7 Jobs You Can Get with an MSW Degree

Written by Coursera • Updated on

Wondering what you can do with a master's in social work? Learn more about an MSW degree and explore career possibilities and earnings potential.

[Featured image] A social worker wearing a stethoscope and holding a tablet speaks with a member of his community.

If you enjoy helping others, you can make a career of it with a Master of Social Work (MSW). An MSW degree allows you to help people of all ages and stages in life or members of your community in a specific demographic like children, seniors, or people with disabilities. Determine if a graduate degree in social work fits your lifestyle or career plan by learning what job opportunities and salaries it can offer.

What is an MSW degree?

Designed for people who want to work with vulnerable populations, the MSW degree is typically a two-year program for people with a bachelor's degree in something other than social work. However, if you have a BSW (Bachelor's in Social Work), you may be able to get your MSW in one year. Pursuing this degree involves in-class coursework and field learning, which gives students hands-on experience.  An MSW program will prepare you to become licensed in the state you choose to work. 



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Job opportunities for MSW degree holders

When you’ve completed your MSW degree, you’ll likely find many job openings in the private and public sectors. You’ll have the opportunity to work in various settings and with diverse populations. Some job titles available for licensed social workers include: 

1. Child welfare social worker 

As a child welfare social worker, you'll be an advocate for at-risk children. Because you may encounter child neglect, abuse, or malnutrition, this type of work can be stressful. However, the ability to help make home environments healthier or remove children from harmful situations can also make this job very rewarding. 

2. Clinical social worker 

Consider a clinical social worker position if your career goal is to help people with mental illness or behavioral disorders. In this job, you’ll have an opportunity to work in a variety of settings like government agencies, mental health clinics, or hospitals.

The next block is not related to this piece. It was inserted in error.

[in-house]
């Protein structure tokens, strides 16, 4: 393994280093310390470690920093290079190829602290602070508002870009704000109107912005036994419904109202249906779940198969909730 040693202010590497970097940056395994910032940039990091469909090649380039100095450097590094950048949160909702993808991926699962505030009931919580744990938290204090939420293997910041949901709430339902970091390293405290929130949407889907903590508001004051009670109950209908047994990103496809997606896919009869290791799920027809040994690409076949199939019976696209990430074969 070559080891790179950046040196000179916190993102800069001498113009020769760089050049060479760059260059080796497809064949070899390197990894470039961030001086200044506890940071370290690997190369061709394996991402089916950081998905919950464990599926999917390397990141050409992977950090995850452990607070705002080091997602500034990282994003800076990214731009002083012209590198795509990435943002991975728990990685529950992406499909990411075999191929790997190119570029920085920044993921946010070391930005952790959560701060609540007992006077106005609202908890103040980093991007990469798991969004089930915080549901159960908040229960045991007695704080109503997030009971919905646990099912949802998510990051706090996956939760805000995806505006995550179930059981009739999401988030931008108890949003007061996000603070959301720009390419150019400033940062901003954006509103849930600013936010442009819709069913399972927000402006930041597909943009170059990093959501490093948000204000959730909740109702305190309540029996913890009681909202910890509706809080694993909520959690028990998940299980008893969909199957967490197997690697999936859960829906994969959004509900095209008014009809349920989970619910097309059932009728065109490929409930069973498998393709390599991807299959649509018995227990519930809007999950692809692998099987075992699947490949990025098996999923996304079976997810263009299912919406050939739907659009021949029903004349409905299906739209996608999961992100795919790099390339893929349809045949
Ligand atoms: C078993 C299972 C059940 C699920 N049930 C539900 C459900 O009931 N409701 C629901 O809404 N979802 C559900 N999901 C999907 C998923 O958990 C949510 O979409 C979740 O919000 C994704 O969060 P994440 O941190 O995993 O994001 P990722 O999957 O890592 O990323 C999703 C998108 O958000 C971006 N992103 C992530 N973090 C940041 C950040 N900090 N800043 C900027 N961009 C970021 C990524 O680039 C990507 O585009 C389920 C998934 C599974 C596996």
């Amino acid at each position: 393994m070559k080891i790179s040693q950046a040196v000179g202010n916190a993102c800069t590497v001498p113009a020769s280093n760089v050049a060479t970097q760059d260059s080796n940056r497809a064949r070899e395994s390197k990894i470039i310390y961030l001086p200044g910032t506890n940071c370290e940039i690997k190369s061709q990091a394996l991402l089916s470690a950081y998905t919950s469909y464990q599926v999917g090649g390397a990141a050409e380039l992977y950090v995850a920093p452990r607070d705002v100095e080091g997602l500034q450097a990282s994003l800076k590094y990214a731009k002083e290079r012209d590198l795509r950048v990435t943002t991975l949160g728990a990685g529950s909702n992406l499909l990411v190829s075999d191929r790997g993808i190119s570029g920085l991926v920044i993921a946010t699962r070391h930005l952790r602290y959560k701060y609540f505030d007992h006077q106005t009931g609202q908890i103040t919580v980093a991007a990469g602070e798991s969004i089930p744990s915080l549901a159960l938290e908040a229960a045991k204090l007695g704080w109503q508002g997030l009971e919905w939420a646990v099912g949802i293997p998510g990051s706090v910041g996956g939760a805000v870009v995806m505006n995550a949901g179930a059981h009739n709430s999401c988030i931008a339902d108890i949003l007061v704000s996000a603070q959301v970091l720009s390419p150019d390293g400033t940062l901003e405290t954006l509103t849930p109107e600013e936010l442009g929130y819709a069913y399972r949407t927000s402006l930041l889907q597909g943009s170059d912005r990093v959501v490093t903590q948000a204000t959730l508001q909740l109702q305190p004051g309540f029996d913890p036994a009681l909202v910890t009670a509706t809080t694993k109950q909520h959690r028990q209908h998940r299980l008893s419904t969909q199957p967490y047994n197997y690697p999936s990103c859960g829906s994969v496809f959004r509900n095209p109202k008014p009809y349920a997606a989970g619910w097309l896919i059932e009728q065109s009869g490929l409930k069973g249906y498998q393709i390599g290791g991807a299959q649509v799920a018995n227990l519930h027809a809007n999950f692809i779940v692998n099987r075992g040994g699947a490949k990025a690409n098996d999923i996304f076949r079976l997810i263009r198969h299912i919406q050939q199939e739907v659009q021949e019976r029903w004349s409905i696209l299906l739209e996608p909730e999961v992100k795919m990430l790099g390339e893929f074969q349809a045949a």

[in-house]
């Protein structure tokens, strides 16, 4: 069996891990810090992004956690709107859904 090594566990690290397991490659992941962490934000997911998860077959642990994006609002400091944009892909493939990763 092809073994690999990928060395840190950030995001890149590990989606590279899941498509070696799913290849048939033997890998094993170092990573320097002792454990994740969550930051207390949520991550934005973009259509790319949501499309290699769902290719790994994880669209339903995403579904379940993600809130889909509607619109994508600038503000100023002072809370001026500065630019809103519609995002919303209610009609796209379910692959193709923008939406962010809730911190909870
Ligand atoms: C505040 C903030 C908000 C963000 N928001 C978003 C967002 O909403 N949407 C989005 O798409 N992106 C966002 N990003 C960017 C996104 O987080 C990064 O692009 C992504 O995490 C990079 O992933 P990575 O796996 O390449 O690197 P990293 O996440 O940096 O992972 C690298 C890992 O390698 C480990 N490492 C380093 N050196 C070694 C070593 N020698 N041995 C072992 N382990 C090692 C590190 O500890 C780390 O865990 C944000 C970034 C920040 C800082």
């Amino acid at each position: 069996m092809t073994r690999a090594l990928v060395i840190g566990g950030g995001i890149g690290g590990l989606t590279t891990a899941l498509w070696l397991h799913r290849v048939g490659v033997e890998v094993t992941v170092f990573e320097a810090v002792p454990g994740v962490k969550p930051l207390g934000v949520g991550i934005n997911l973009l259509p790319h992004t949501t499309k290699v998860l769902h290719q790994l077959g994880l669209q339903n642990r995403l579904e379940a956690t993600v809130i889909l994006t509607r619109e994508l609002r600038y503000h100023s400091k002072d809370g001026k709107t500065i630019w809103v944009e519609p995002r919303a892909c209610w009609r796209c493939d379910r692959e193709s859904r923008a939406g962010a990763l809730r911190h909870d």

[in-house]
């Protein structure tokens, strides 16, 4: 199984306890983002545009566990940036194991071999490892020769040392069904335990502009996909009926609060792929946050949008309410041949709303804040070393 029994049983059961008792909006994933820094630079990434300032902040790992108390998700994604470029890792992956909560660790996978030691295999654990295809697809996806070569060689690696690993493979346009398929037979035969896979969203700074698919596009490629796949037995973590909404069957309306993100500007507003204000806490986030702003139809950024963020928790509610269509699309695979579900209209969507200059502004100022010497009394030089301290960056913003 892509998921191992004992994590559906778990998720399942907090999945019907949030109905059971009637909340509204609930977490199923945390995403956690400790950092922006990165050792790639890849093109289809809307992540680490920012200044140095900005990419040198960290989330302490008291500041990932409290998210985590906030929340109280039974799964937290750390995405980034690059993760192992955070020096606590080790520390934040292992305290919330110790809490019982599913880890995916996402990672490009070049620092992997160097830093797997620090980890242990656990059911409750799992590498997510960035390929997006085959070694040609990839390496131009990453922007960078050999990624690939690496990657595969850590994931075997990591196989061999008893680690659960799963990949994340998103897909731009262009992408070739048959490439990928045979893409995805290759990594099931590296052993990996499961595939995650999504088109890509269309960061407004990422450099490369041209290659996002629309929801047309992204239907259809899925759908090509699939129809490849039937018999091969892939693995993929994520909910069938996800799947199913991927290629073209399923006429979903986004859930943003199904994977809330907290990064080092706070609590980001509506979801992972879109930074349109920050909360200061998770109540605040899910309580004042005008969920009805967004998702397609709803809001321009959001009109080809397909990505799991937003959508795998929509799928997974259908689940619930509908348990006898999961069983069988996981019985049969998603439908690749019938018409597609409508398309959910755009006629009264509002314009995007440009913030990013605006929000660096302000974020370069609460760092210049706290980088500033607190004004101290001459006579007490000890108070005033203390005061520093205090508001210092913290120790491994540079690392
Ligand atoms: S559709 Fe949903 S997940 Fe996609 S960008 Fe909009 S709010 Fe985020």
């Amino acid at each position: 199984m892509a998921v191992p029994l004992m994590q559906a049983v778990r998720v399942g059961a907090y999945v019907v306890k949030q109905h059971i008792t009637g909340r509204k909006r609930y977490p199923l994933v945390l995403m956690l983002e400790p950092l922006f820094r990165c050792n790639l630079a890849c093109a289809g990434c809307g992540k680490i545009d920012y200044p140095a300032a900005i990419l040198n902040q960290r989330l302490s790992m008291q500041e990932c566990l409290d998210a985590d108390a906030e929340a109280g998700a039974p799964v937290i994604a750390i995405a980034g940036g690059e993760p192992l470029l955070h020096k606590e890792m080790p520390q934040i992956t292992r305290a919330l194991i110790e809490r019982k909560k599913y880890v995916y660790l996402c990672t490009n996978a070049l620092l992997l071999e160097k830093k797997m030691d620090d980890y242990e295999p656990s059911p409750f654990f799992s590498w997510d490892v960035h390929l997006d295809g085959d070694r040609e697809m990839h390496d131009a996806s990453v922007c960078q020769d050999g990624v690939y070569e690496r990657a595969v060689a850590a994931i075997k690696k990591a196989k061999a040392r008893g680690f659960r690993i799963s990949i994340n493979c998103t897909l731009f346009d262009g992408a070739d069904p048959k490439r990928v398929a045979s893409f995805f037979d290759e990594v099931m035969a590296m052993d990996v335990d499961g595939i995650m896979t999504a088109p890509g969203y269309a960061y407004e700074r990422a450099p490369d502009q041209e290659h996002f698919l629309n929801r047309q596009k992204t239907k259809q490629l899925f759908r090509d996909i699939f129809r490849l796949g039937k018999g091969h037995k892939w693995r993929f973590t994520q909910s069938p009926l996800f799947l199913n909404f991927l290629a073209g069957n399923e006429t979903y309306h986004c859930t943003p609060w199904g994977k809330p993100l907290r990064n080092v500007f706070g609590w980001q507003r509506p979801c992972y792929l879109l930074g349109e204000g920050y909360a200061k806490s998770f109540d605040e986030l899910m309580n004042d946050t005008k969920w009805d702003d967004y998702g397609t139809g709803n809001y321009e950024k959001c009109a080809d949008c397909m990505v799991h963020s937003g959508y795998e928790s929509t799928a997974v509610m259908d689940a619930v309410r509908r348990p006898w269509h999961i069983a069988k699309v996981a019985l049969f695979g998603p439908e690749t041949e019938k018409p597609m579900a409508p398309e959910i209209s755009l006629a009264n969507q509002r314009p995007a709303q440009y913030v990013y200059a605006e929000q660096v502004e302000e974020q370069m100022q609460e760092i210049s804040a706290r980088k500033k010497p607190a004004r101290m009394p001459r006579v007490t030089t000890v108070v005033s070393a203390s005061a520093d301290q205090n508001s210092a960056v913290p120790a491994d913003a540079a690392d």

3. Hospice and palliative care social worker 

As a hospice and palliative care social worker, you'll help terminally ill patients and their families with end-of-life planning and care. You’ll provide emotional support to patients and their families and help connect families with any support services they may need. 

4. Medical social worker 

Like social workers in hospice and palliative care, medical social workers support patients coping with serious illness and their families. As a medical social worker, you’ll often be the liaison between medical professionals and patients or family members, ensuring patients and families have access to the services they need.

5. Pediatric social worker 

As a pediatric social worker, you’ll help children and their families as they cope with difficult situations. These might include physical disability, mental or physical illness, psychological problems, or grief. You'll help kids and families get the services and support they need, including financial support if necessary.

6. Military social worker 

If you or a loved one is a current or former member of the armed services, you may be interested in becoming a military social worker. In this role, you’ll work with active-duty military members, veterans, and their families to provide services like job placement, psychological support, or help with reintegration into civilian life. The US Department of Veterans Affairs hires many military social workers.

7. School social worker 

School social workers help students, teachers, and parents or guardians address concerns like behavior issues, psychological problems, and truancy. As a school social worker, you may work in a specific school, or you could work for a school district composed of multiple schools. 

More potential job opportunities

If you get an MSW, you'll have even more employment options. You can work as a:

  • Criminal justice social worker, aiding people within the legal system

  • Psychiatric social worker, servicing people with mental illnesses

  • Gerontological social worker, helping the aging population in a hospital, long-term health care facility, or public agency

  • Macro social worker, seeking to bring positive change to whole communities of people through advocacy, policy, and development of community programs 

Ready to start an MSW degree?

Before pursuing a master’s degree in social work, you might want to explore the Social Work: Practice, Policy and Research MasterTrack® Certificate program offered by the University of Michigan. Should you decide to get your MSW degree at the University of Michigan, your MasterTrack® coursework will count toward your degree.

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Frequently asked questions (FAQ)

Article sources 

1. US Bureau of Labor Statistics. "Social Workers, https://www.bls.gov/ooh/community-and-social-service/social-workers.htm." Accessed August 5, 2022.

Written by Coursera • Updated on

This content has been made available for informational purposes only. Learners are advised to conduct additional research to ensure that courses and other credentials pursued meet their personal, professional, and financial goals.

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